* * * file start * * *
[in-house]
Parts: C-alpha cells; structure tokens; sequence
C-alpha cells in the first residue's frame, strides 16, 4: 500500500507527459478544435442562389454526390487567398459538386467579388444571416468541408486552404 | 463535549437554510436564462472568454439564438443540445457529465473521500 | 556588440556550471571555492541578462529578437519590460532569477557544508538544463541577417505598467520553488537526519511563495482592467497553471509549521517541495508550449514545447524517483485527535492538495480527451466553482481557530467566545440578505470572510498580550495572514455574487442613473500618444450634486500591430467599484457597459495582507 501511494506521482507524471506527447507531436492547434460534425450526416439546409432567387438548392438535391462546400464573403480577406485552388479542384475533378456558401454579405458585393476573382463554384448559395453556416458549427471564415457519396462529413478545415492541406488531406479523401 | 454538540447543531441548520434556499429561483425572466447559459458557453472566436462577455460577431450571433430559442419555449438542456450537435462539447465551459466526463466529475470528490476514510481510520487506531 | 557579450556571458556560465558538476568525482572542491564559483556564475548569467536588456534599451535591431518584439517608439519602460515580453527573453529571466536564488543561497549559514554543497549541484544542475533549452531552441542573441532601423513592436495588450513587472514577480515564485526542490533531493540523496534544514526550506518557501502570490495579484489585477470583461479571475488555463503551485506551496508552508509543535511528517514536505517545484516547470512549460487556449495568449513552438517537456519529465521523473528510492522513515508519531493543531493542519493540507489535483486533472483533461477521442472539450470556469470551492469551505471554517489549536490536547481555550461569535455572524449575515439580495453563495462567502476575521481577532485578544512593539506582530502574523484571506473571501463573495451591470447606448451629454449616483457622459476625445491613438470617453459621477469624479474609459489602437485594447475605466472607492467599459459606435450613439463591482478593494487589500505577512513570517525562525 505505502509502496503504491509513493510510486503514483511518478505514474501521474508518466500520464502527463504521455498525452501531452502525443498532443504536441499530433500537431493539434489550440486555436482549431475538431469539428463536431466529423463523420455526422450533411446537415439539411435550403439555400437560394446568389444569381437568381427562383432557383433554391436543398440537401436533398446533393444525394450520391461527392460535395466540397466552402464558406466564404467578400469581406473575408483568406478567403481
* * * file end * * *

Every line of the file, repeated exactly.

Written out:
[in-house]
Parts: C-alpha cells; structure tokens; sequence
C-alpha cells in the first residue's frame, strides 16, 4: 500500500507527459478544435442562389454526390487567398459538386467579388444571416468541408486552404 | 463535549437554510436564462472568454439564438443540445457529465473521500 | 556588440556550471571555492541578462529578437519590460532569477557544508538544463541577417505598467520553488537526519511563495482592467497553471509549521517541495508550449514545447524517483485527535492538495480527451466553482481557530467566545440578505470572510498580550495572514455574487442613473500618444450634486500591430467599484457597459495582507 501511494506521482507524471506527447507531436492547434460534425450526416439546409432567387438548392438535391462546400464573403480577406485552388479542384475533378456558401454579405458585393476573382463554384448559395453556416458549427471564415457519396462529413478545415492541406488531406479523401 | 454538540447543531441548520434556499429561483425572466447559459458557453472566436462577455460577431450571433430559442419555449438542456450537435462539447465551459466526463466529475470528490476514510481510520487506531 | 557579450556571458556560465558538476568525482572542491564559483556564475548569467536588456534599451535591431518584439517608439519602460515580453527573453529571466536564488543561497549559514554543497549541484544542475533549452531552441542573441532601423513592436495588450513587472514577480515564485526542490533531493540523496534544514526550506518557501502570490495579484489585477470583461479571475488555463503551485506551496508552508509543535511528517514536505517545484516547470512549460487556449495568449513552438517537456519529465521523473528510492522513515508519531493543531493542519493540507489535483486533472483533461477521442472539450470556469470551492469551505471554517489549536490536547481555550461569535455572524449575515439580495453563495462567502476575521481577532485578544512593539506582530502574523484571506473571501463573495451591470447606448451629454449616483457622459476625445491613438470617453459621477469624479474609459489602437485594447475605466472607492467599459459606435450613439463591482478593494487589500505577512513570517525562525 505505502509502496503504491509513493510510486503514483511518478505514474501521474508518466500520464502527463504521455498525452501531452502525443498532443504536441499530433500537431493539434489550440486555436482549431475538431469539428463536431466529423463523420455526422450533411446537415439539411435550403439555400437560394446568389444569381437568381427562383432557383433554391436543398440537401436533398446533393444525394450520391461527392460535395466540397466552402464558406466564404467578400469581406473575408483568406478567403481